Is the American government reading Japan’s email?
It seems to be reading everyone else’s. German Chancellor Angela Merkel is the highest-profile known victim of America’s presumption of entitlement, in the name of security, to have access to every word, spoken or written, transmitted electronically by or to anyone anywhere on the planet.
Edward Snowden, the former U.S. National Security Agency contractor whose leaks earlier this year revealed the astonishing scope of the penetration of American antennae into – potentially – your daily communications and mine, is a hero or traitor, depending on your point of view. Either way, he has altered our consciousness. You can’t help wondering, every time you make a phone call or send an email, if it’s really just between you and your interlocutor.
U.S. allies are united in expressions of outrage. Spying is necessary and universal – but by friends on friends? A sense of betrayal ran higher and higher as fresh revelations kept surfacing, naming new targets. But what about Japan? Its name has been conspicuously absent so far from the ongoing commotion. Is the U.S. spying on its best friend in Asia?
The consensus among experts canvassed by Weekly Playboy (Nov 18) is: probably.
There’s no evidence of it so far, but experts draw their inferences from what the Snowden leaks have made clear about the seemingly limitless American appetite and capacity for information interception. Japan would seem too important an ally to be of no interest. “It likely goes on as a matter of course,” the magazine hears from journalist Tetsuya Ozeki, a former Washington bureau chief for Jiji Press.
Other factors aside, Ozeki says, “Japanese counter-espionage is decidedly under-developed both technologically and legally.” In other words: there wouldn’t be much Japan could do about it.
Takashi Fukuyama, a former Self-Defense Forces officer, says, “Japan is derisively known abroad as ‘spy heaven.’ Foreign spies know they can get away with pretty much anything here.”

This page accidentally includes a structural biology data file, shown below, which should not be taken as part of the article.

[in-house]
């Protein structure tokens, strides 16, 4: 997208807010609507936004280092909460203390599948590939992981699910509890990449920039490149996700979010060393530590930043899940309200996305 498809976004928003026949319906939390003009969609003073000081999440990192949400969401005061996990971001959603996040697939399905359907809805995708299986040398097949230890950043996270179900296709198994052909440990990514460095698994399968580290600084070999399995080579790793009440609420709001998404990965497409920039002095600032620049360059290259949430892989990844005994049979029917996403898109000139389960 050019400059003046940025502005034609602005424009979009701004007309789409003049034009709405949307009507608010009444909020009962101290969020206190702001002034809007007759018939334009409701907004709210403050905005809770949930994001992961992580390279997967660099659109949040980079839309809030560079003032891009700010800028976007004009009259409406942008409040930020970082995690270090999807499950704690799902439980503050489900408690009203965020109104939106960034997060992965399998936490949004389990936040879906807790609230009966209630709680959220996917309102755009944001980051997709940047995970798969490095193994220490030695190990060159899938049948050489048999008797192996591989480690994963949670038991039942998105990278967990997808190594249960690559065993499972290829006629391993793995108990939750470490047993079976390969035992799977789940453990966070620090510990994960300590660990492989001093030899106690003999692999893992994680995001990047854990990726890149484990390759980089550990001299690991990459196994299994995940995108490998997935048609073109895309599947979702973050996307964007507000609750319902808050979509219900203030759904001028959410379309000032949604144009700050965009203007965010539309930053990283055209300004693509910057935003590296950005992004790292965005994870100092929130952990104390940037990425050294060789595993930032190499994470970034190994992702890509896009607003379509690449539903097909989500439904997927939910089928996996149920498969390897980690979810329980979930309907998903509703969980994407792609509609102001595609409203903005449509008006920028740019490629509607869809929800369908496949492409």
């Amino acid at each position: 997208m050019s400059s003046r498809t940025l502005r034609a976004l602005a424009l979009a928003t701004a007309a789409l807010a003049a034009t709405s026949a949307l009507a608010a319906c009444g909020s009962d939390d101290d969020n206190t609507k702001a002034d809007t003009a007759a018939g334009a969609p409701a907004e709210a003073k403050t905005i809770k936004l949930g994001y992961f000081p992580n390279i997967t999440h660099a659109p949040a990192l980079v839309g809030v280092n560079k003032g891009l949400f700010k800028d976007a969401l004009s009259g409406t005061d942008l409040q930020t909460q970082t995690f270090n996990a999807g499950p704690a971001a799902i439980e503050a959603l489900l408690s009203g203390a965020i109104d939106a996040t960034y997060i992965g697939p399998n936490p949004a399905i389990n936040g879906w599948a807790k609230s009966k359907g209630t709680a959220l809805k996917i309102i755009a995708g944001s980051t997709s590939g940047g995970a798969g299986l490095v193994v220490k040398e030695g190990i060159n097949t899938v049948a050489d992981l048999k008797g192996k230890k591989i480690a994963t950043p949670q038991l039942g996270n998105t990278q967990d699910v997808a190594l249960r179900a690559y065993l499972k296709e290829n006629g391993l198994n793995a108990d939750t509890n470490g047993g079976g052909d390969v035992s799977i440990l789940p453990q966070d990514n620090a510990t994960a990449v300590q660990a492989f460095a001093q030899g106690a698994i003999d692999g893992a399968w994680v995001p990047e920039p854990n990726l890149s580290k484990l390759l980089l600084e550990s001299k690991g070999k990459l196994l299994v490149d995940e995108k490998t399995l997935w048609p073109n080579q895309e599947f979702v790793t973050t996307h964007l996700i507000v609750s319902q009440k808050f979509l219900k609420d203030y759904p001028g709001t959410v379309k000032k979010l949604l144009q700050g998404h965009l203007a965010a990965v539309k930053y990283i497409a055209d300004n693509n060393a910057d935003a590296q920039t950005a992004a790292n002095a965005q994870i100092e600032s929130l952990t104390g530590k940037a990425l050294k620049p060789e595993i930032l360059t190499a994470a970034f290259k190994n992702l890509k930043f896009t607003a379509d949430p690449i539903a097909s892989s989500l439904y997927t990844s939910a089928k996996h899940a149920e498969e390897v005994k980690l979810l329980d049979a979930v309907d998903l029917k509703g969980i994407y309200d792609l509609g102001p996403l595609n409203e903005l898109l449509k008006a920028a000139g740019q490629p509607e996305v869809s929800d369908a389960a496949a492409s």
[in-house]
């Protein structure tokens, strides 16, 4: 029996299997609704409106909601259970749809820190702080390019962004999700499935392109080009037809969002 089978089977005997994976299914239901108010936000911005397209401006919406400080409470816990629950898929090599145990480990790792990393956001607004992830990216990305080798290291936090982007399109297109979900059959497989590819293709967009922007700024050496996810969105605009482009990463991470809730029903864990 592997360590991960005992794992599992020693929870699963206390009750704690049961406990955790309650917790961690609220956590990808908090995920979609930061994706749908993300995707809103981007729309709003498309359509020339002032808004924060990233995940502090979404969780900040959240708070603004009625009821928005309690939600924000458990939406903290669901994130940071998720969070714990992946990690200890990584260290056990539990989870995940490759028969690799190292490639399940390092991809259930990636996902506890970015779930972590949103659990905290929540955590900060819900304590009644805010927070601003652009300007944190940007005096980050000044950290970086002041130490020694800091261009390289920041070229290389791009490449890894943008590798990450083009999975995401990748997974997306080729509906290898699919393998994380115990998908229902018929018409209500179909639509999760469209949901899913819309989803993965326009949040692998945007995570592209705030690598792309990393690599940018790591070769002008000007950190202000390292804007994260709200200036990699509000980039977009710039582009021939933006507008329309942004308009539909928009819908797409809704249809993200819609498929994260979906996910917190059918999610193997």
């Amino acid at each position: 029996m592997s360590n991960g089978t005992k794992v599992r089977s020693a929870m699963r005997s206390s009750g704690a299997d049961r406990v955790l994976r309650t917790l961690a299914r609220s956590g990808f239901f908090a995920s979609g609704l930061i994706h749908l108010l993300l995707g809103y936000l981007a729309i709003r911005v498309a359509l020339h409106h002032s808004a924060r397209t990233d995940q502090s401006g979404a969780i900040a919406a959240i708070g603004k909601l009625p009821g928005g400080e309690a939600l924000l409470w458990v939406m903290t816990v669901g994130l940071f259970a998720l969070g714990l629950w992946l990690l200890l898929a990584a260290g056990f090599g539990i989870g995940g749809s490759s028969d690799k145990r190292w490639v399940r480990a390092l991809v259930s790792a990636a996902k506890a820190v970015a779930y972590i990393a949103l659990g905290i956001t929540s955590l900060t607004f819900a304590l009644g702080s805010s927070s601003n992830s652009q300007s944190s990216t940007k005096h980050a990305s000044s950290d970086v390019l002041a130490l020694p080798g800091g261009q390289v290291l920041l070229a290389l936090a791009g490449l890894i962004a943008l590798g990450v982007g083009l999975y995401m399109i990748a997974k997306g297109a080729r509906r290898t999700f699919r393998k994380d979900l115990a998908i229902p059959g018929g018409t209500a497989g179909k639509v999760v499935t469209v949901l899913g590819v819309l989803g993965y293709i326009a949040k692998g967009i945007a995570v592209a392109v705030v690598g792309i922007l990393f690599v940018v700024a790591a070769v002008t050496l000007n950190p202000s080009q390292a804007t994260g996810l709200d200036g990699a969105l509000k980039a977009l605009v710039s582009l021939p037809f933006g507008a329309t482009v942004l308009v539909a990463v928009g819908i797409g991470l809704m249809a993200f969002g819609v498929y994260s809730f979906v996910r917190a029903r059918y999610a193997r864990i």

Japan’s own intelligence capacities seem surprisingly weak. An organization loosely referred to as “the Japanese CIA” does exist – its official name translates as Cabinet, Prime Minister and Secretariat Investigation Bureau – but its permanent staff is numbered at 170, compared to some 30,000 at the NSA. An indication of what this could mean in practical terms is the rumor – not fact – crediting the discovery of the visit to Disneyland in 2001 by the eldest son of then-North Korean ruler Kim Jong Il to the NSA rather than to Japan’s espionage establishment.
So Japan is not interested in spying – right? Wrong. But Japan’s most active spies are not spies in the usual sense of the word; they are the police, Weekly Playboy fears.
“Justice Ministry statistics reported in the Diet show the number of applications of the Communications Monitoring Law has risen steadily,” lawyer Yuichi Kaido tells the magazine. In 2000 and 2001 there were no wiretap applications; in 2010, 34; in 2011, 27.
The police must apply to the courts for permission to monitor communications – a limited safeguard at best, says Kaido, given that the courts approve, literally, 100% of all such applications. “The courts have never,” he says, “turned down an application.” Furthermore, he adds, 91% of wiretaps conducted in 2011 did not result in criminal convictions. Whether that means the wiretapping is merely frivolous is left to the reader’s imagination.
In any event, concludes Weekly Playboy, between the NSA and Japan’s own police, it’s hard to take for granted that our communications are as private as we would like them to be.© Japan Today